Sea Longing: 1. Sea Longing

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1. Sea Longing

This longing for the sea is beginning to gnaw at me more and more often, particularly when it is still and peaceful, as it is now. Make no mistake, I am grateful for the respite; it has been a very trying day thus far. Boromir stomped around the nursery with his wooden sword all morning bellowing, “For Gondor!” and laying waste to everything in his path, including Faramir’s elaborate city of blocks. Faramir responded to this destruction by hurling blocks at his brother, resulting in a small square bruise in the middle of Boromir’s forehead. The younger is usually patient with the elder’s rampages, even encouraging, but Faramir is coming down with a cold and is in no mood to be trifled with. They seldom quarrel, but when they do, it is epic, and I was eventually obliged to send Boromir off to his equitation lessons nearly an hour early just to keep them from inflicting more harm upon one another.

Now Faramir is sound asleep, although his breathing is a bit laboured, and I am afraid it will develop into something more than a cold. Boromir will not be back from lessons until the evening meal, and I should see to mending the tunic he tore yesterday, but my thoughts drift ever southward.

I should not complain. This is a good position, a coveted position, and I am deeply grateful to the Lady Finduilas for requesting me to tend to her children. She was under no obligation to do so; we are related only peripherally by a tangle of marriages so convoluted that no-one but a scholar (or my mother) could trace the relation. And yet she insisted that I, and no woman of Minas Tirith, would have the raising of her children.

“She was most emphatic in her letter,” Prince Imrahil told me, and I could not tell him why. Firstly, I was overwhelmed at being summoned for an audience with the Prince and could barely form a sentence, and secondly -- I had never even met the Princess Finduilas. I had no idea how she even knew who I was, much less why she trusted that I would make a good governess.

I asked her one day, when Boromir was a year old or so, what I had done to merit such an honour.

Lady Finduilas smiled. “You were child-tending at a banquet some years ago, and you were so patient and kind to the little ones and managed them so easily that I thought, ‘That is the kind of woman I want to care for my children.’” She laughed softly, and Boromir looked up at the sound, reaching for her. She took him from me, continuing, “But why should I have gotten a woman like you, when I could just as easily get you yourself?” Her smile faded. “And I did not want a woman of Minas Tirith tending my son -- he will be consumed by this City soon enough. I wanted a woman of my own land.”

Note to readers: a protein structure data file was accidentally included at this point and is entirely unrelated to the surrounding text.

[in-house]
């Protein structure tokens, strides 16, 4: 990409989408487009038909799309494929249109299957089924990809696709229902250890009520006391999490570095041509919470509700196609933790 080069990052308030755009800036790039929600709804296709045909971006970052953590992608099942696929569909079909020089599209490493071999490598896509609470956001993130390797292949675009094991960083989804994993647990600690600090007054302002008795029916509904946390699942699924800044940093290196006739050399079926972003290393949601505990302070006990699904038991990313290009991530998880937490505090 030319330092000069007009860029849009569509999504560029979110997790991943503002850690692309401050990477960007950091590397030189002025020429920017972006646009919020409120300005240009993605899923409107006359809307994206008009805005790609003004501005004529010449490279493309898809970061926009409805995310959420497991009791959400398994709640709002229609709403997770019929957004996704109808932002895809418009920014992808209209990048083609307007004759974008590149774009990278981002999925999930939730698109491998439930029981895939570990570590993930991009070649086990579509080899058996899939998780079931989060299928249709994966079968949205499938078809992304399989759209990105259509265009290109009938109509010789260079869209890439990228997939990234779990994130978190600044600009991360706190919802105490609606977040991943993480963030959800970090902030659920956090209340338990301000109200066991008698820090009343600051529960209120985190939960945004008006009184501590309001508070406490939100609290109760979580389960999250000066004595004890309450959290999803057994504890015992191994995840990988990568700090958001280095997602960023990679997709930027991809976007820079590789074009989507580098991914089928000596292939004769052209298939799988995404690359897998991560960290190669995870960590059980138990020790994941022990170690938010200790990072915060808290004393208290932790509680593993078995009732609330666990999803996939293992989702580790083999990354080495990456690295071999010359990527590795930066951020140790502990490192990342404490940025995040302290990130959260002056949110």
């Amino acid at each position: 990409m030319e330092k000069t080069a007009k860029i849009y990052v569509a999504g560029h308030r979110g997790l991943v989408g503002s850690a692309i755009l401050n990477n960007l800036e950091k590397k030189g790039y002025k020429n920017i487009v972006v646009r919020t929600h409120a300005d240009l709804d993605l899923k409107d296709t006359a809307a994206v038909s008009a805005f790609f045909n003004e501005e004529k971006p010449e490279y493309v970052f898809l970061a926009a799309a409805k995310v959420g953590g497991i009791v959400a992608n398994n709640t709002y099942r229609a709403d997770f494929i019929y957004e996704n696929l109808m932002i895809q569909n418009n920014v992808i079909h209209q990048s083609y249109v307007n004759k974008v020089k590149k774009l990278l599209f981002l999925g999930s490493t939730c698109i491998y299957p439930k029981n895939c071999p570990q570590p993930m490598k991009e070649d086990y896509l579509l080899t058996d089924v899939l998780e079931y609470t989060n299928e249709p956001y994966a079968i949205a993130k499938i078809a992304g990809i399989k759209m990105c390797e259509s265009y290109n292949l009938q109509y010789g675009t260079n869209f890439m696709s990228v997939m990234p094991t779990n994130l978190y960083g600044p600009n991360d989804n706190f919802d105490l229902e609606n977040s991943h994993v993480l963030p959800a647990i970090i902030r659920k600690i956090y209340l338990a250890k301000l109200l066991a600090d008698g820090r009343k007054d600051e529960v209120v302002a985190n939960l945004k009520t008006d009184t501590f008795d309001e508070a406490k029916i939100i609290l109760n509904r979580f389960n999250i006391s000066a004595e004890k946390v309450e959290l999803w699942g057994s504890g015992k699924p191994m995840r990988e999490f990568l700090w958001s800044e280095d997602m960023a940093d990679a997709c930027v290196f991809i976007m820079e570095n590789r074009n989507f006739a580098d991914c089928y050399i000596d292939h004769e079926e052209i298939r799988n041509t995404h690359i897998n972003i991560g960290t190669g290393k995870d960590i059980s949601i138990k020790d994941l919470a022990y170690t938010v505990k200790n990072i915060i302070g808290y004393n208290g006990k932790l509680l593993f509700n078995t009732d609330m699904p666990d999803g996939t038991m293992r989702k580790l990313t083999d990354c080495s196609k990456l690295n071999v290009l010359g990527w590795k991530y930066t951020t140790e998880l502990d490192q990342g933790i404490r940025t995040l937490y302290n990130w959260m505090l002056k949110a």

I did not remember any particular banquet -- my mother was so enamored of her connections to Dol Amroth’s ruling family, no matter how distant, that she dragged us to every banquet we could feasibly attend, and, with five younger siblings, I was always child-tending.

I did not tell the Lady Finduilas that, of course. I merely smiled and said, “Thank you, my Lady. You have done me a great service.”

I am grateful for such a position. “Governess to the Children of the Steward of Gondor” is a very prestigious title, as my mother tells me in every letter she sends. Caring for two children, especially when one of them is Faramir, is much easier than looking after five, and I am not required to cook or clean or sew, beyond light mending. It is not a difficult job, as the sons of the Steward are as well-mannered as a seven-year-old and a two-year-old can be, and they are charming children as well. They get on quite well, most days, and both are warm and affectionate, although they show it differently. Boromir is likely to launch himself in a run at me, nearly knocking me to the ground, while Faramir is more careful and hugs my knees gently. I cannot think of anything else I would rather be doing than watching over these two.

Lately, however, Boromir has taken to asking questions that stir homesickness within me. “Tell me about Dol Amroth,” he demands as only a curious little boy can. “Mother will not tell me anything. Tell me about the ocean. Is it quite large? Is it cold? How big is it? What are the ships like there? Have you ever been attacked by Corsairs?”

I answer his questions, but I am beginning to understand why the Lady Finduilas will not -- she cannot bear to.

Minas Tirith is a wonder to behold, and her people are right to be proud of her. But no matter how marvelous her engineering and architecture, the White City is stone -- hard, cold, unyielding. It seems to have no scent of its own. The most constant smell is that of people, and very little else. When it rains, I can catch a hint of something else, but more often than not, it is an uneasy, sulphurous odor blown out of the east.